During the past 3-4 decades major social, political, economic, and environmental changes have taken place in the United States that have greatly affected quail hunters, their quarry, and their sport. Against this backdrop, we examined the attitudes and perceptions of a select group of Illinois quail hunters from 1954 to 1989 regarding issues such as stocking, predator control, habitat management, and harvest regulations. During this time, hunters became increasingly cognizant of the importance of habitat and less inclined to demand unproductive practices such as stocking. Concerns about predators peaked in the 1970's. Hunters in the I980's tended to want more liberal hunting seasons than did their predecessors. Possible explanations and implications of these trends are discussed.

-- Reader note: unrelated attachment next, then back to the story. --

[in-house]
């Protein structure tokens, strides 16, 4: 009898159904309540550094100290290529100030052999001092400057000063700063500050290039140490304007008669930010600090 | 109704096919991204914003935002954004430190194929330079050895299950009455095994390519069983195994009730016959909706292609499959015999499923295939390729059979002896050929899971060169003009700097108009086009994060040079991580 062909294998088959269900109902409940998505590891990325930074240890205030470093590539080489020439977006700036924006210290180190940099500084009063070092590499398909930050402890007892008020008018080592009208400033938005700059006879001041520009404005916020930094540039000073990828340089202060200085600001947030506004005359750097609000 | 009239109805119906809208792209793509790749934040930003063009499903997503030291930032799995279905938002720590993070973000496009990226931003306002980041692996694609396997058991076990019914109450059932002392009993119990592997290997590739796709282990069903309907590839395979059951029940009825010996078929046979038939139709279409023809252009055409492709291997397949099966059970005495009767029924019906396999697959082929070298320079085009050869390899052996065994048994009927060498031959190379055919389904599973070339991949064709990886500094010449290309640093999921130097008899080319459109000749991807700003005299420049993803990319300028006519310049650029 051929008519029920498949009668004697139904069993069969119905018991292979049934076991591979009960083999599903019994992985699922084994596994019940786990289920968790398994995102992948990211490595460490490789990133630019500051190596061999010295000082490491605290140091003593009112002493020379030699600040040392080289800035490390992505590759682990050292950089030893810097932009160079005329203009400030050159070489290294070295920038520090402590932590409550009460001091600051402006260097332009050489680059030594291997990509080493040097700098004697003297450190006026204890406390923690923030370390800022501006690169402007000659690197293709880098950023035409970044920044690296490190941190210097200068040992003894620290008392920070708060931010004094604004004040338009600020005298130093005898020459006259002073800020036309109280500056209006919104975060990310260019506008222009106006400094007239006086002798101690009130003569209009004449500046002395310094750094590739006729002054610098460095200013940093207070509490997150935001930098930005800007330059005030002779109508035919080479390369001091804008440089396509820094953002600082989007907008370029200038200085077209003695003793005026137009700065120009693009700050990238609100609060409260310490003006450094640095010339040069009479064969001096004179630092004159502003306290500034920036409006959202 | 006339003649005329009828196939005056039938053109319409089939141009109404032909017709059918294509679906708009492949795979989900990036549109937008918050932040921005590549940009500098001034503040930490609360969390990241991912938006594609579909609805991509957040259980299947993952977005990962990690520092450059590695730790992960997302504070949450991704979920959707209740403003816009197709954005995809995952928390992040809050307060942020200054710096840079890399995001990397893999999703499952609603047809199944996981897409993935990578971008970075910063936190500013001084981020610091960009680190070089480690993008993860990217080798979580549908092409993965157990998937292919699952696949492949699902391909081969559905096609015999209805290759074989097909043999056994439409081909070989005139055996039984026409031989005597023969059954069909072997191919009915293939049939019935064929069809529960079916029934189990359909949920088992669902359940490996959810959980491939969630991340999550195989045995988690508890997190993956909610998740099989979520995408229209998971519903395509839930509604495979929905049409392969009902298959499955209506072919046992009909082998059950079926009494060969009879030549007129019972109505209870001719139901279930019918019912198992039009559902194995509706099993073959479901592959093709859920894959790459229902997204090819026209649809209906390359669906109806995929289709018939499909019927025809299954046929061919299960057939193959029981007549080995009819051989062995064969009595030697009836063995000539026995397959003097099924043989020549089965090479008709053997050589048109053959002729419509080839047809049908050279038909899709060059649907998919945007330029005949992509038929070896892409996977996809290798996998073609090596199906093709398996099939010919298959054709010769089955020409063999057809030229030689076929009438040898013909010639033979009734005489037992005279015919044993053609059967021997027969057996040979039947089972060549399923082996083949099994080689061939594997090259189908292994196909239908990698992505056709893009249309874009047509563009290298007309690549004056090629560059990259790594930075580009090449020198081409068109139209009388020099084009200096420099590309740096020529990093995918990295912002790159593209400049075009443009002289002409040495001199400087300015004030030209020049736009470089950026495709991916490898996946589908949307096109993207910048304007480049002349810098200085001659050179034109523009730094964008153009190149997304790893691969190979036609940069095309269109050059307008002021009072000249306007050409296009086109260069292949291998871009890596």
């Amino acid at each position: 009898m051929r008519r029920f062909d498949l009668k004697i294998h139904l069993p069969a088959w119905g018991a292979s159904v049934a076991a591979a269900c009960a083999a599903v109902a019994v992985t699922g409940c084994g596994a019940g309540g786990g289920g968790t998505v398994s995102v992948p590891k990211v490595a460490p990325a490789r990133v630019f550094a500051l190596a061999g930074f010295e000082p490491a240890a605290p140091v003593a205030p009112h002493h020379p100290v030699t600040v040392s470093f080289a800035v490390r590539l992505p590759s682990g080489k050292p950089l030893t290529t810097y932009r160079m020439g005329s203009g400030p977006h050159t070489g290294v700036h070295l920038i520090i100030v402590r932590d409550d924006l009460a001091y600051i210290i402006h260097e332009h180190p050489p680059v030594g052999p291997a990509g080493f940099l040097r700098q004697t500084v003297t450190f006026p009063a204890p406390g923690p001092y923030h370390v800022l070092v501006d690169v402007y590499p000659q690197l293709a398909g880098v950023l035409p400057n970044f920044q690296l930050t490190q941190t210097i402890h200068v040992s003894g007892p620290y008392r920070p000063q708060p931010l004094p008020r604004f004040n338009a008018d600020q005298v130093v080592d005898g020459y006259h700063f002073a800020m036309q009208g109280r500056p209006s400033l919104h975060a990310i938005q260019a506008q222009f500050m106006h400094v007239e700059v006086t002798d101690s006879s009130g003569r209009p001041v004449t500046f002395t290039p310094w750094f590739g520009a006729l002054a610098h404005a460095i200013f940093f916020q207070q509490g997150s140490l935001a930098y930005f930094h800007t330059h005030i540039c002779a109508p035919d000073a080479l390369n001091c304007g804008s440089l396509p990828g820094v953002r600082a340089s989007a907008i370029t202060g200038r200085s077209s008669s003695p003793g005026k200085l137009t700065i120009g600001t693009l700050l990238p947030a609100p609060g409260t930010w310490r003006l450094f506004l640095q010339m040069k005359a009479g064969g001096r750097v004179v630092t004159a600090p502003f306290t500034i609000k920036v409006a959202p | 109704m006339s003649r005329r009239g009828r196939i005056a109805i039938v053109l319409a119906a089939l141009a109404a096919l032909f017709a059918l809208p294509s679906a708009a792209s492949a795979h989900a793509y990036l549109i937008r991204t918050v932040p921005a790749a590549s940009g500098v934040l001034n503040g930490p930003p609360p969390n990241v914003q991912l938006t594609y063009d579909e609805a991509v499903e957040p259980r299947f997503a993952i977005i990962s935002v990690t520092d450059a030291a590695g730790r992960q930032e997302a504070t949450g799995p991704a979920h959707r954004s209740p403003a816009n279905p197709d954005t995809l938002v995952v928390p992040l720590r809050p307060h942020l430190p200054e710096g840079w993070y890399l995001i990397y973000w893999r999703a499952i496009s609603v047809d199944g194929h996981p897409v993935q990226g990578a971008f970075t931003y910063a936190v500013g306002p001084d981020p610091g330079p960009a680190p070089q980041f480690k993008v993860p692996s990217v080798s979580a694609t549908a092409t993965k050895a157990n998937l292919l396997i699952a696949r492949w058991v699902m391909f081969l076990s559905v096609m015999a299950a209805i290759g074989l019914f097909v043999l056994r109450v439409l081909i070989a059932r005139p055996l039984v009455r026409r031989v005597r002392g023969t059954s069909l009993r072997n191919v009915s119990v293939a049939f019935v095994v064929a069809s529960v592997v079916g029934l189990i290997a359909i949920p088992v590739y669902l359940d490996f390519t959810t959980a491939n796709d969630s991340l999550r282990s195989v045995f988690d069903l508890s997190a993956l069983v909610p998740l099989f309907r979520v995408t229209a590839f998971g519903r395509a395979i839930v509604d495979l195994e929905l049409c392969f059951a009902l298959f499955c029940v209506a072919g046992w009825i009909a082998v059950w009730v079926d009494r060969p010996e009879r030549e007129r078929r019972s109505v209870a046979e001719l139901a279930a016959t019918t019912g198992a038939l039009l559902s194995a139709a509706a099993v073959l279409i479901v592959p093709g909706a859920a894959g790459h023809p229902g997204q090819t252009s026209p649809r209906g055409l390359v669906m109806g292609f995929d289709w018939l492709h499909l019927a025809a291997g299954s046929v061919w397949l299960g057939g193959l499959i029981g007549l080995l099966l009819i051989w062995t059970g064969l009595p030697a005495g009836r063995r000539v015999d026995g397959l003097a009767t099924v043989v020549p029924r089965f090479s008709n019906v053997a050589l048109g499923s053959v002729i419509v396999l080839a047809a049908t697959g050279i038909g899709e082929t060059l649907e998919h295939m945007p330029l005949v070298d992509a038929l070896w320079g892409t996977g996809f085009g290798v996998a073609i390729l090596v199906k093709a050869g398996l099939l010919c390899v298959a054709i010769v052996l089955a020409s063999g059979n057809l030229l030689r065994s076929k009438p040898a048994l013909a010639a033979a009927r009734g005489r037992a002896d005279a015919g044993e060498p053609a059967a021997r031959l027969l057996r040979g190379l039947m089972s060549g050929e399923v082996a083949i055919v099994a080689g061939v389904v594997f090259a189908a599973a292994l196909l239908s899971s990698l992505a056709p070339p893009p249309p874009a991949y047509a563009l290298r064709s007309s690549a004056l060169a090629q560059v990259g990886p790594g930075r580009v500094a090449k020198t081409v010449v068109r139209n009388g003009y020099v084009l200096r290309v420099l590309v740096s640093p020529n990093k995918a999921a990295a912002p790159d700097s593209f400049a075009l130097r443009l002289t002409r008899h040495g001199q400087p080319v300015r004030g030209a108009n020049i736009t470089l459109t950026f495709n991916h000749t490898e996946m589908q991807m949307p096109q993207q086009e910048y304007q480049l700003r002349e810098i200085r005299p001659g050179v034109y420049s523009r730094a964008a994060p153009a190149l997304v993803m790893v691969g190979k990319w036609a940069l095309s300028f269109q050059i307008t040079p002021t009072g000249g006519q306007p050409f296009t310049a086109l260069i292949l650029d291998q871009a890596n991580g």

Roseberry, John L. and Klimstra, William D.
"Attitudes of a Select Group of Illinois Quail Hunters,"
National Quail Symposium Proceedings: Vol. 3
, Article 5.
Available at: http://trace.tennessee.edu/nqsp/vol3/iss1/5